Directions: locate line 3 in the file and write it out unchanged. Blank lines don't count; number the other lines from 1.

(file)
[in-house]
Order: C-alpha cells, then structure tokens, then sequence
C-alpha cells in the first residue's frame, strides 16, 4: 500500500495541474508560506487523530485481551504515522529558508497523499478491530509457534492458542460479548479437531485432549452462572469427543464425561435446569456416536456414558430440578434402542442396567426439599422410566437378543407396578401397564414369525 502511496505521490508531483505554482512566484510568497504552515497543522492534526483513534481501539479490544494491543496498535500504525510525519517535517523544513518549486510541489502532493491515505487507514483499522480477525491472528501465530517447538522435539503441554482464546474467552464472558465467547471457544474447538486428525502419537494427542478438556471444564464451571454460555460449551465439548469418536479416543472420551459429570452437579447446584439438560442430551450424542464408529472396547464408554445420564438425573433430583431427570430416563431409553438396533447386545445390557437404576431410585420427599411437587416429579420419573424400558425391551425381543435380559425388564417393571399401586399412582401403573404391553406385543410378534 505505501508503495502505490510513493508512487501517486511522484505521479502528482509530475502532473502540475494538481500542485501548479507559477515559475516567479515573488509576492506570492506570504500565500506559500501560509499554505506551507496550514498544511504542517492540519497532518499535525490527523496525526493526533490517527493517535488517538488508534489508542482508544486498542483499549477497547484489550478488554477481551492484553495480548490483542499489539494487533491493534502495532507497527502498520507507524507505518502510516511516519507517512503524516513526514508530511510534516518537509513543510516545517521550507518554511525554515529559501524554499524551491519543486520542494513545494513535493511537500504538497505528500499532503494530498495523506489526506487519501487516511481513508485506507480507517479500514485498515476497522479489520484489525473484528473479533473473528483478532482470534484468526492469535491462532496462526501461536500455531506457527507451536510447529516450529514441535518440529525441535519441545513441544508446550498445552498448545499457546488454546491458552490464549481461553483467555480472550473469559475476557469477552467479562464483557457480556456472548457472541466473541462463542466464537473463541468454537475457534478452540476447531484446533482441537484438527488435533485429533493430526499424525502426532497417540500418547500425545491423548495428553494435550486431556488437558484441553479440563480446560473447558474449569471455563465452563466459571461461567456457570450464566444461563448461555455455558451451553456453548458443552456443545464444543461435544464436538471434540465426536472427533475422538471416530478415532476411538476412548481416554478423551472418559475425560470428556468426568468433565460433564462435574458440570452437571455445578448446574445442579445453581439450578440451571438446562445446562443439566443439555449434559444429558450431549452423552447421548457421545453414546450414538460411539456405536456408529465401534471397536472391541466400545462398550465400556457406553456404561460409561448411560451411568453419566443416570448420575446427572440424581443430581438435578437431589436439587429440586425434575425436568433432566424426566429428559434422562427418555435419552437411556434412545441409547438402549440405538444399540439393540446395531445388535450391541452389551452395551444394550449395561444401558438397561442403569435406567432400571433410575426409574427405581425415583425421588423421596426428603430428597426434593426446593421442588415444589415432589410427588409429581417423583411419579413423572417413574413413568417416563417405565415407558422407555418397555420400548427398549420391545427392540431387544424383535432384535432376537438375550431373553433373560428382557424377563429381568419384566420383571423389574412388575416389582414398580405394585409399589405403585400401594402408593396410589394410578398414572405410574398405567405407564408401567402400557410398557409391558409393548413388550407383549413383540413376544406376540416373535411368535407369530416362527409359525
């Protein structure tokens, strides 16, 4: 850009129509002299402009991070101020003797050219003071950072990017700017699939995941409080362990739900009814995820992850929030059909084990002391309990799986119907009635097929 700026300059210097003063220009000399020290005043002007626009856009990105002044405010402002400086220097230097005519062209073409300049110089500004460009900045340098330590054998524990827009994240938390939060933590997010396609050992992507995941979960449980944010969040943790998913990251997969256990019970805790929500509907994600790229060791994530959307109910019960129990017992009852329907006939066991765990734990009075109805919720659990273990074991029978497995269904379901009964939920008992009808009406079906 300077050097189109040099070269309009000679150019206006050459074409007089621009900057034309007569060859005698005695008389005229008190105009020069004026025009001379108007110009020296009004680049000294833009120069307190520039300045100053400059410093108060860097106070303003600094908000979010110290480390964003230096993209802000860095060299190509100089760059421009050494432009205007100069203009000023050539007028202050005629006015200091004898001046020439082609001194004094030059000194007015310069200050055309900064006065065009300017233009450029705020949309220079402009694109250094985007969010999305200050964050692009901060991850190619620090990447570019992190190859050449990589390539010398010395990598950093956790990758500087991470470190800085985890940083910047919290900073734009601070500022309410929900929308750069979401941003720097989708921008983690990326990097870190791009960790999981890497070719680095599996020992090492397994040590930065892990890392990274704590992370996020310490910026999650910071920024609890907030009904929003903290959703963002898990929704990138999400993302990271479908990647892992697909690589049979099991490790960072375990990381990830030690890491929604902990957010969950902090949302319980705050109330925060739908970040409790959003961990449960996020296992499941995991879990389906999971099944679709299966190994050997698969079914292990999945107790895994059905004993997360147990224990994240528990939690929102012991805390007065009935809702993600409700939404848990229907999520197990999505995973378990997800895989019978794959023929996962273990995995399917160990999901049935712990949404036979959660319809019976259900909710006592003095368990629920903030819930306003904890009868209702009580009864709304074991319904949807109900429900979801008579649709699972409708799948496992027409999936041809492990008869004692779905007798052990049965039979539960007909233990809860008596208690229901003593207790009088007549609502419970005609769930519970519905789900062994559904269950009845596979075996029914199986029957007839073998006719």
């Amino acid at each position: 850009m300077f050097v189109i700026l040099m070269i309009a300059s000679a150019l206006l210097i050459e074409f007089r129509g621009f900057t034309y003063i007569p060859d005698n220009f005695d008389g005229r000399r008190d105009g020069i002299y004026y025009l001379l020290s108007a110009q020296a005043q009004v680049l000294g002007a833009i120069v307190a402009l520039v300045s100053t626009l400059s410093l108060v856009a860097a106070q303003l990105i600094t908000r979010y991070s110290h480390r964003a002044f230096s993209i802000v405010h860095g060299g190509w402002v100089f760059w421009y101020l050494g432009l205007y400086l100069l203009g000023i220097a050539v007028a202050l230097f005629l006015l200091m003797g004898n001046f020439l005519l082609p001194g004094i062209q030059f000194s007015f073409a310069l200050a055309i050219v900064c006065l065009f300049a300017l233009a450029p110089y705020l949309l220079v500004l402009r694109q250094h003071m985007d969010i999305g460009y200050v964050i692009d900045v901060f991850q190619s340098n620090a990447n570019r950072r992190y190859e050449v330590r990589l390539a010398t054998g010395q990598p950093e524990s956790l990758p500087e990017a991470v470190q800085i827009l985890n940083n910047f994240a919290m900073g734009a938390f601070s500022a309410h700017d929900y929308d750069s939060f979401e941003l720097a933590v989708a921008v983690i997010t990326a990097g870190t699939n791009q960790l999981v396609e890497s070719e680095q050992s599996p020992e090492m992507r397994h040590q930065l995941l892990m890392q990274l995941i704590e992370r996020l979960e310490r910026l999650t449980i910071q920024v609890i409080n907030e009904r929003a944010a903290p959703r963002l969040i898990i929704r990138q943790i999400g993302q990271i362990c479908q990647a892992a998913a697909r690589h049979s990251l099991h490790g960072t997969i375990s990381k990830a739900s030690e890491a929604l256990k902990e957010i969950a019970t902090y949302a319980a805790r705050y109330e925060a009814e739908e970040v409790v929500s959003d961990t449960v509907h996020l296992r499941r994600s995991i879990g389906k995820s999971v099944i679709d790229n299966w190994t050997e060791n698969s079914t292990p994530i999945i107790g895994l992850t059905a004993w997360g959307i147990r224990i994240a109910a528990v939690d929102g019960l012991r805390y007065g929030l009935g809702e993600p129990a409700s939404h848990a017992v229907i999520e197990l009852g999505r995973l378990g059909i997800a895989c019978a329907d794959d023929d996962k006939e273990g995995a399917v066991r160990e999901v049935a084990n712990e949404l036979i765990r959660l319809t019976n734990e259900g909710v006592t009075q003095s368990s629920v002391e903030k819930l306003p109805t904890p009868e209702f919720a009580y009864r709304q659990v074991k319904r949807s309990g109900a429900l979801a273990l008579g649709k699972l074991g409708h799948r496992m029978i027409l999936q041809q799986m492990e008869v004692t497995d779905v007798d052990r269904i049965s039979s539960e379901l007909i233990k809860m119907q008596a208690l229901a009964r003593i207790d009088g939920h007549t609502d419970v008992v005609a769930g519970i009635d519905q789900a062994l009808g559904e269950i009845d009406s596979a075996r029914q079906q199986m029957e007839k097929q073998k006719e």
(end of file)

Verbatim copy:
C-alpha cells in the first residue's frame, strides 16, 4: 500500500495541474508560506487523530485481551504515522529558508497523499478491530509457534492458542460479548479437531485432549452462572469427543464425561435446569456416536456414558430440578434402542442396567426439599422410566437378543407396578401397564414369525 502511496505521490508531483505554482512566484510568497504552515497543522492534526483513534481501539479490544494491543496498535500504525510525519517535517523544513518549486510541489502532493491515505487507514483499522480477525491472528501465530517447538522435539503441554482464546474467552464472558465467547471457544474447538486428525502419537494427542478438556471444564464451571454460555460449551465439548469418536479416543472420551459429570452437579447446584439438560442430551450424542464408529472396547464408554445420564438425573433430583431427570430416563431409553438396533447386545445390557437404576431410585420427599411437587416429579420419573424400558425391551425381543435380559425388564417393571399401586399412582401403573404391553406385543410378534 505505501508503495502505490510513493508512487501517486511522484505521479502528482509530475502532473502540475494538481500542485501548479507559477515559475516567479515573488509576492506570492506570504500565500506559500501560509499554505506551507496550514498544511504542517492540519497532518499535525490527523496525526493526533490517527493517535488517538488508534489508542482508544486498542483499549477497547484489550478488554477481551492484553495480548490483542499489539494487533491493534502495532507497527502498520507507524507505518502510516511516519507517512503524516513526514508530511510534516518537509513543510516545517521550507518554511525554515529559501524554499524551491519543486520542494513545494513535493511537500504538497505528500499532503494530498495523506489526506487519501487516511481513508485506507480507517479500514485498515476497522479489520484489525473484528473479533473473528483478532482470534484468526492469535491462532496462526501461536500455531506457527507451536510447529516450529514441535518440529525441535519441545513441544508446550498445552498448545499457546488454546491458552490464549481461553483467555480472550473469559475476557469477552467479562464483557457480556456472548457472541466473541462463542466464537473463541468454537475457534478452540476447531484446533482441537484438527488435533485429533493430526499424525502426532497417540500418547500425545491423548495428553494435550486431556488437558484441553479440563480446560473447558474449569471455563465452563466459571461461567456457570450464566444461563448461555455455558451451553456453548458443552456443545464444543461435544464436538471434540465426536472427533475422538471416530478415532476411538476412548481416554478423551472418559475425560470428556468426568468433565460433564462435574458440570452437571455445578448446574445442579445453581439450578440451571438446562445446562443439566443439555449434559444429558450431549452423552447421548457421545453414546450414538460411539456405536456408529465401534471397536472391541466400545462398550465400556457406553456404561460409561448411560451411568453419566443416570448420575446427572440424581443430581438435578437431589436439587429440586425434575425436568433432566424426566429428559434422562427418555435419552437411556434412545441409547438402549440405538444399540439393540446395531445388535450391541452389551452395551444394550449395561444401558438397561442403569435406567432400571433410575426409574427405581425415583425421588423421596426428603430428597426434593426446593421442588415444589415432589410427588409429581417423583411419579413423572417413574413413568417416563417405565415407558422407555418397555420400548427398549420391545427392540431387544424383535432384535432376537438375550431373553433373560428382557424377563429381568419384566420383571423389574412388575416389582414398580405394585409399589405403585400401594402408593396410589394410578398414572405410574398405567405407564408401567402400557410398557409391558409393548413388550407383549413383540413376544406376540416373535411368535407369530416362527409359525